The man identified in Turkish media — and reported on by BuzzFeed News — as the suspect in the Istanbul nightclub attack has denied being behind the attack or even being in Turkey at the time of the attack.
The suspect was identified as 28-year-old Iakhe Mashrapov from Kyrgyzstan. He said he is home in the Kyrgyz capital of Bishkek.
Meanwhile, security officials told the pro-government IHA news agency that the man who shot dead 39 people on New Year's Eve came to Turkey with his family more than a month before the attack, suggesting that weeks if not months of planning went into one of the most shocking terrorist attacks in the country.
Turkish news agencies described the suspect, who has not yet been named, as a Kyrgyz national who remains at large. He reportedly came to Turkey from Kyrgyzstan with his wife and two children on Nov. 20, security officials told IHA.
He is believed to have arrived in Ankara before renting a house in the Turkish city of Konya, telling locals he was seeking work. He traveled to Istanbul on Dec. 29, IHA reported.
His wife told local media she learned of the attack from TV and had no idea if he had sympathies or ties with ISIS, IHA reported.
Iakhe Mashrapov, from Kyrgyzstan, denies he is the suspect in the Istanbul nightclub attack. BuzzFeed News earlier reported, citing Turkish media, that he was a suspect. A passport photo of Mashrapov has also been removed from this post.
More details begin to emerge about Istanbul attacker.
The suspect in the Istanbul attack has been reported to be 28-year-old Iakhe Mashrapov from Kyrgzstan.
ILHAS news agency reported the gunman, who remains at large, came to Turkey from Kyrgyzstan with his wife and two children on Nov. 20.
He is believed to have arrived in Ankara before renting a house in Konya. He travelled to Istanbul on Dec. 29. His wife told local media she learned of the attack from TV and had no idea if he had sympathies or ties with ISIS.
- Borzou Daragahi
New videos emerge of the suspect
One video that emerged on Turkish state media on Monday showed the suspected attacker getting out of a cab after the massacre. Local reports said he didn't have the money to pay the fare.
Another video released by Turkish media is a reported selfie of the suspected attacker strolling through a book fair at Taksim Square before the shootings.
—Alp Ozcelik and Borzou Daragahi
Here are some of the victims of the attack
According to her Facebook page, Shahad Sammam was a lawyer and legal adviser at the Tamer Group, and is from Jeddah, Saudi Arabia.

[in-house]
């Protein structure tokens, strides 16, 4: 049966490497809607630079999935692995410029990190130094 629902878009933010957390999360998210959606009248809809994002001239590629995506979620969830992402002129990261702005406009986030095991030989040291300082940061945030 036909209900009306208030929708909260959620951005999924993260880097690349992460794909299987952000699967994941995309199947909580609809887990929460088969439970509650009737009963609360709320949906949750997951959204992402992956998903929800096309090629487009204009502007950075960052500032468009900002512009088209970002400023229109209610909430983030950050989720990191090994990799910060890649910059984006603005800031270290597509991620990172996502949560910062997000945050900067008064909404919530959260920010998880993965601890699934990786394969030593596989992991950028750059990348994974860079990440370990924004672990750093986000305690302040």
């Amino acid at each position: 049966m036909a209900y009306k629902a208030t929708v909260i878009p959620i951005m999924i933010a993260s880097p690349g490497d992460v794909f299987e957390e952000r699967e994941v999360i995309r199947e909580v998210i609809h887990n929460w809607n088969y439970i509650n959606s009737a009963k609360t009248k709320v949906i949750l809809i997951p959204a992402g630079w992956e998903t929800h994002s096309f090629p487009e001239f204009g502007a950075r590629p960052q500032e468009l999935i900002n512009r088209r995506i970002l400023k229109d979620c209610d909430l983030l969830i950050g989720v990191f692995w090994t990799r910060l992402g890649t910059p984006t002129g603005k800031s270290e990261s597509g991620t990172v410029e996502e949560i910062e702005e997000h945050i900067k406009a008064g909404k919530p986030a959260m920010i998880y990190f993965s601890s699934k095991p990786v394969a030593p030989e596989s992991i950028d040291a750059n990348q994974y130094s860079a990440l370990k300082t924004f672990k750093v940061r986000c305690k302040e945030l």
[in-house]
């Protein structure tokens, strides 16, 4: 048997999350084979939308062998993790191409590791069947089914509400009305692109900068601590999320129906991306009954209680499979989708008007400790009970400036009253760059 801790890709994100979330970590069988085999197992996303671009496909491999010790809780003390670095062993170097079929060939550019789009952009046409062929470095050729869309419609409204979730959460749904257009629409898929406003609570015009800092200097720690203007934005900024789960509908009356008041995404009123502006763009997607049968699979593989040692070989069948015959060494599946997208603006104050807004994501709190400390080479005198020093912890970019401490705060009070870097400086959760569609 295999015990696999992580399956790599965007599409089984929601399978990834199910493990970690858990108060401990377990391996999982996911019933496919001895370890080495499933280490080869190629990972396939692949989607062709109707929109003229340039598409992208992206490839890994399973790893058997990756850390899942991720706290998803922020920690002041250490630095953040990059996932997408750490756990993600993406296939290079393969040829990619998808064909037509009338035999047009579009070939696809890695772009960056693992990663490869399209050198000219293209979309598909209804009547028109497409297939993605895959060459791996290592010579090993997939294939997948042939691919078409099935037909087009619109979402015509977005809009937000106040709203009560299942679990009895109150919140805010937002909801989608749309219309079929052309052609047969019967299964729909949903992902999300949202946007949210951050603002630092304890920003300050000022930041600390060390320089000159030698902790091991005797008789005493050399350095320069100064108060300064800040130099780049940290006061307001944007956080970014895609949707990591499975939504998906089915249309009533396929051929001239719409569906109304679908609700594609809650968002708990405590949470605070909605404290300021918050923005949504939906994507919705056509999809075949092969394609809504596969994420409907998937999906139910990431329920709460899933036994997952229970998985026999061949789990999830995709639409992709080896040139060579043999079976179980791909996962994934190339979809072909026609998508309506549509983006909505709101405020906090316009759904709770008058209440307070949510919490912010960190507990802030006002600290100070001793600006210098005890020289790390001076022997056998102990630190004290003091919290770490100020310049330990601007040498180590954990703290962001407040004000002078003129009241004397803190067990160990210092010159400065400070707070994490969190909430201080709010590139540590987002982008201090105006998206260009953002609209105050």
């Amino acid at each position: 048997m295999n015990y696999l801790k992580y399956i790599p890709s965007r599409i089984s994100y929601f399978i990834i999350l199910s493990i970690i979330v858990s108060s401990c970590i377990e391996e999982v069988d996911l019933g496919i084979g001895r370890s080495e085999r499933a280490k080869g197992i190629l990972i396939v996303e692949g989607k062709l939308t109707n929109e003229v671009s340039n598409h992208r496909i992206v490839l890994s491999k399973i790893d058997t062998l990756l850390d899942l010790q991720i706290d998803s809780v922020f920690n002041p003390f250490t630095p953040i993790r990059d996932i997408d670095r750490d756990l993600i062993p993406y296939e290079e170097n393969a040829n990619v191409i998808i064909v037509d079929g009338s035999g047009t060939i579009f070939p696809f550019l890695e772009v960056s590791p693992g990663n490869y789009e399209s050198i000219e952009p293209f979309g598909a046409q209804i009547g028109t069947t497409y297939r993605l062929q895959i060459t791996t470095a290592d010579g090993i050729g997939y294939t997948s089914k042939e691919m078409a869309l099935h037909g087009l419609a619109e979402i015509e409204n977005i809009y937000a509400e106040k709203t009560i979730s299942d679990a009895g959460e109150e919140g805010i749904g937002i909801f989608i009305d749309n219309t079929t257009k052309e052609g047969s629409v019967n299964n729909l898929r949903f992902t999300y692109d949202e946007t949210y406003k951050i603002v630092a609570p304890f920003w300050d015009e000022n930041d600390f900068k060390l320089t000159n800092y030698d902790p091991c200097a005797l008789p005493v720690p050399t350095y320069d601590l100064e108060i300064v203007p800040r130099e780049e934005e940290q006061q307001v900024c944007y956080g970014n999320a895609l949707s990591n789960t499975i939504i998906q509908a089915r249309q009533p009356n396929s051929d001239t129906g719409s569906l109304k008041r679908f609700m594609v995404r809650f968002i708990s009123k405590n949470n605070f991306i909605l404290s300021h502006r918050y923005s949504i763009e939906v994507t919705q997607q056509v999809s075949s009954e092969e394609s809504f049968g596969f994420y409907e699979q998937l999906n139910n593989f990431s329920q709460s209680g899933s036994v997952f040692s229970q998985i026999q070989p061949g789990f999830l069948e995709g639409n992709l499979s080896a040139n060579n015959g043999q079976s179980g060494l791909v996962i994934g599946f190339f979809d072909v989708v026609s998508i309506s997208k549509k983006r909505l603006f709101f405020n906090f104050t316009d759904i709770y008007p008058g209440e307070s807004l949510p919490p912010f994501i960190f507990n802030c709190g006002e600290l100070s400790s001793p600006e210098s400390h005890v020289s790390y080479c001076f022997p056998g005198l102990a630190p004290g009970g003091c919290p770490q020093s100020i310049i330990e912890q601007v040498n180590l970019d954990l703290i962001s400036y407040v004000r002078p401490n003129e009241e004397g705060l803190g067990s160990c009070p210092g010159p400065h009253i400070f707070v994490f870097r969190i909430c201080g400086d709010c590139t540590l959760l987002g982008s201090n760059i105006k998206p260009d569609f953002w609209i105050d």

Shahad's younger brother Sulaimain Samman told Al Arabiya that his sister had been waiting for relatives at Reina the night of the attack.
"My 26-year-old sister was waiting for my uncle, his wife and their little daughter at the Reina restaurant in the Ortakoy area, she was in constant contact with us through WhatsApp," he said.
"The streets were crowded so my uncle and his family were running late, escaping death. He explained that the family members were in Istanbul for business and tourism. Terrorism transformed their happiness to sorrow. What did my innocent sister do to deserve this?"
In some of the last Snapchat posts Shahad uploaded before she died, she wished her followers a year free of agonies and full of love and happiness.
"Soon we will embark on a new beginning, in a new chapter," she wrote.
BuzzFeed News is updating this list as names are confirmed.
ISIS claimed responsibility for the attack on Monday
The ISIS-linked Aamaq News Agency said the New Year's Eve attacker was a "heroic soldier of the caliphate who attacked the most famous nightclub where Christians were celebrating their pagan feast."
The statement said the gunman opened fire with an automatic rifle in "revenge for God's religion and in response to the orders" of ISIS leader Abu Bakr al-Baghdadi.
Turkish authorities said over the weekend that they suspected ISIS was behind the shooting, but the terrorist organization remained silent until Monday.
Authorities also believe that the gunman, who remains at large, comes from a Central Asian nation, likely either Uzbekistan or Kyrgyzstan, the pro-government Karar and the mainstream Hurriyet newspapers reported, citing unnamed security sources.
Police said they detained eight people in connection with attack on Monday but the gunman was not among them.
Read more, and BuzzFeed News' original report on the attack, here. —Alicia Melville-Smith